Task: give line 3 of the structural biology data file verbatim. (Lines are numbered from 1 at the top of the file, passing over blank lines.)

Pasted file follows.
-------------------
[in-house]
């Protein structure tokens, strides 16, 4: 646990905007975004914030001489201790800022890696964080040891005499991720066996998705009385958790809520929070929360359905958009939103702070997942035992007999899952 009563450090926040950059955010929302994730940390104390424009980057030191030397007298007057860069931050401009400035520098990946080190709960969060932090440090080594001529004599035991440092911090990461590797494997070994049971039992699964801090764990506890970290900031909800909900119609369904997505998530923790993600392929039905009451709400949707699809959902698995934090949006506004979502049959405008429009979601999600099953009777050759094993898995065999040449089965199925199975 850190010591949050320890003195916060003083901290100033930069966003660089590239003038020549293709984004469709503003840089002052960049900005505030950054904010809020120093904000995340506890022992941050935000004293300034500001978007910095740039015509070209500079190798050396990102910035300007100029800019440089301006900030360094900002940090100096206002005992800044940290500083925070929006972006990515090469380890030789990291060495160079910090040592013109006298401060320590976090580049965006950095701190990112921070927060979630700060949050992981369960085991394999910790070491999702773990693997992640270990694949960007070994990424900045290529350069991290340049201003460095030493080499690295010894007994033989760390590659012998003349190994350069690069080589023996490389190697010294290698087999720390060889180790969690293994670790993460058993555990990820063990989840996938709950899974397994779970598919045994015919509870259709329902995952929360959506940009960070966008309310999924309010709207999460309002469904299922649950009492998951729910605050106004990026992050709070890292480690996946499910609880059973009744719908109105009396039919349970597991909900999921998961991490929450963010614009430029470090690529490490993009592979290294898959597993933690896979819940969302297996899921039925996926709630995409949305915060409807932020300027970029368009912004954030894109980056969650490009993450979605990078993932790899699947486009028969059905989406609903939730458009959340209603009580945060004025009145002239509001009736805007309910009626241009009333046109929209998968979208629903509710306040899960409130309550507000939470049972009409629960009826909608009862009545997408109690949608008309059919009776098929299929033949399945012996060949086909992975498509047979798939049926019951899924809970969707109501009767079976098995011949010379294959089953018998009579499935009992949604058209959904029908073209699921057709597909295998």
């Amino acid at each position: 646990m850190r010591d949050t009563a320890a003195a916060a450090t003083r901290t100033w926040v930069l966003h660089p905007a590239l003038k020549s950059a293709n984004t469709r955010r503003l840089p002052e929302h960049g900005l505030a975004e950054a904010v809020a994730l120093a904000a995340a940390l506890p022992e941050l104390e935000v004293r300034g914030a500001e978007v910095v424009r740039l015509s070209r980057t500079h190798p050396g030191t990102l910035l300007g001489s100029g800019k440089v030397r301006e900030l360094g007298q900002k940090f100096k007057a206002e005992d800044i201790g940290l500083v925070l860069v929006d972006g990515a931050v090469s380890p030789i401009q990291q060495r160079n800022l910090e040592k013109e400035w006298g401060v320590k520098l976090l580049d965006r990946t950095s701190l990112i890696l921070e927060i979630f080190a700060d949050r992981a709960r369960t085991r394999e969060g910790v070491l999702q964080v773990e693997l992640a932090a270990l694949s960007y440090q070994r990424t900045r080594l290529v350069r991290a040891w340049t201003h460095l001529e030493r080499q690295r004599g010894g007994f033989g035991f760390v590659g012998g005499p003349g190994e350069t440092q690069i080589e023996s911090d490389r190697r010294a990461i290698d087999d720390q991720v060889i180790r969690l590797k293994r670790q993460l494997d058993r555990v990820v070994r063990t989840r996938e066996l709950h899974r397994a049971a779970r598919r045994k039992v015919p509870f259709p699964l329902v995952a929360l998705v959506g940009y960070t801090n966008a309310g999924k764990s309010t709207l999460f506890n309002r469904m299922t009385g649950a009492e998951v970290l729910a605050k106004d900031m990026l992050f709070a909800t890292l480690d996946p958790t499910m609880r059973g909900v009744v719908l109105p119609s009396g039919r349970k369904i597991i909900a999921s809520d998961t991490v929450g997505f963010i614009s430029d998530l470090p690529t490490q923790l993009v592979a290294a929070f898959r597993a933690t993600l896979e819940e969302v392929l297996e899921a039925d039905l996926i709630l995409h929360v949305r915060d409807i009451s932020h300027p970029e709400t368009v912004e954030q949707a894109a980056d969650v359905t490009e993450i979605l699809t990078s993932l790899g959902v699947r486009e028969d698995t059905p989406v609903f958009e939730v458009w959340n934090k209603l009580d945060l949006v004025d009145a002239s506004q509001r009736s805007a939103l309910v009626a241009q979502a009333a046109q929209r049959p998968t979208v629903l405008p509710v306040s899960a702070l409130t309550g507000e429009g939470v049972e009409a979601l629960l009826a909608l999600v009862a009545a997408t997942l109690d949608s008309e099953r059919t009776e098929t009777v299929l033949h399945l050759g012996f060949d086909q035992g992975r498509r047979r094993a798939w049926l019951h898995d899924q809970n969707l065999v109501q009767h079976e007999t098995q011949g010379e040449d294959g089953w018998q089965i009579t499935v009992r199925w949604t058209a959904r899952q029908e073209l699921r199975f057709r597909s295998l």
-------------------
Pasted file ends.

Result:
């Amino acid at each position: 646990m850190r010591d949050t009563a320890a003195a916060a450090t003083r901290t100033w926040v930069l966003h660089p905007a590239l003038k020549s950059a293709n984004t469709r955010r503003l840089p002052e929302h960049g900005l505030a975004e950054a904010v809020a994730l120093a904000a995340a940390l506890p022992e941050l104390e935000v004293r300034g914030a500001e978007v910095v424009r740039l015509s070209r980057t500079h190798p050396g030191t990102l910035l300007g001489s100029g800019k440089v030397r301006e900030l360094g007298q900002k940090f100096k007057a206002e005992d800044i201790g940290l500083v925070l860069v929006d972006g990515a931050v090469s380890p030789i401009q990291q060495r160079n800022l910090e040592k013109e400035w006298g401060v320590k520098l976090l580049d965006r990946t950095s701190l990112i890696l921070e927060i979630f080190a700060d949050r992981a709960r369960t085991r394999e969060g910790v070491l999702q964080v773990e693997l992640a932090a270990l694949s960007y440090q070994r990424t900045r080594l290529v350069r991290a040891w340049t201003h460095l001529e030493r080499q690295r004599g010894g007994f033989g035991f760390v590659g012998g005499p003349g190994e350069t440092q690069i080589e023996s911090d490389r190697r010294a990461i290698d087999d720390q991720v060889i180790r969690l590797k293994r670790q993460l494997d058993r555990v990820v070994r063990t989840r996938e066996l709950h899974r397994a049971a779970r598919r045994k039992v015919p509870f259709p699964l329902v995952a929360l998705v959506g940009y960070t801090n966008a309310g999924k764990s309010t709207l999460f506890n309002r469904m299922t009385g649950a009492e998951v970290l729910a605050k106004d900031m990026l992050f709070a909800t890292l480690d996946p958790t499910m609880r059973g909900v009744v719908l109105p119609s009396g039919r349970k369904i597991i909900a999921s809520d998961t991490v929450g997505f963010i614009s430029d998530l470090p690529t490490q923790l993009v592979a290294a929070f898959r597993a933690t993600l896979e819940e969302v392929l297996e899921a039925d039905l996926i709630l995409h929360v949305r915060d409807i009451s932020h300027p970029e709400t368009v912004e954030q949707a894109a980056d969650v359905t490009e993450i979605l699809t990078s993932l790899g959902v699947r486009e028969d698995t059905p989406v609903f958009e939730v458009w959340n934090k209603l009580d945060l949006v004025d009145a002239s506004q509001r009736s805007a939103l309910v009626a241009q979502a009333a046109q929209r049959p998968t979208v629903l405008p509710v306040s899960a702070l409130t309550g507000e429009g939470v049972e009409a979601l629960l009826a909608l999600v009862a009545a997408t997942l109690d949608s008309e099953r059919t009776e098929t009777v299929l033949h399945l050759g012996f060949d086909q035992g992975r498509r047979r094993a798939w049926l019951h898995d899924q809970n969707l065999v109501q009767h079976e007999t098995q011949g010379e040449d294959g089953w018998q089965i009579t499935v009992r199925w949604t058209a959904r899952q029908e073209l699921r199975f057709r597909s295998l």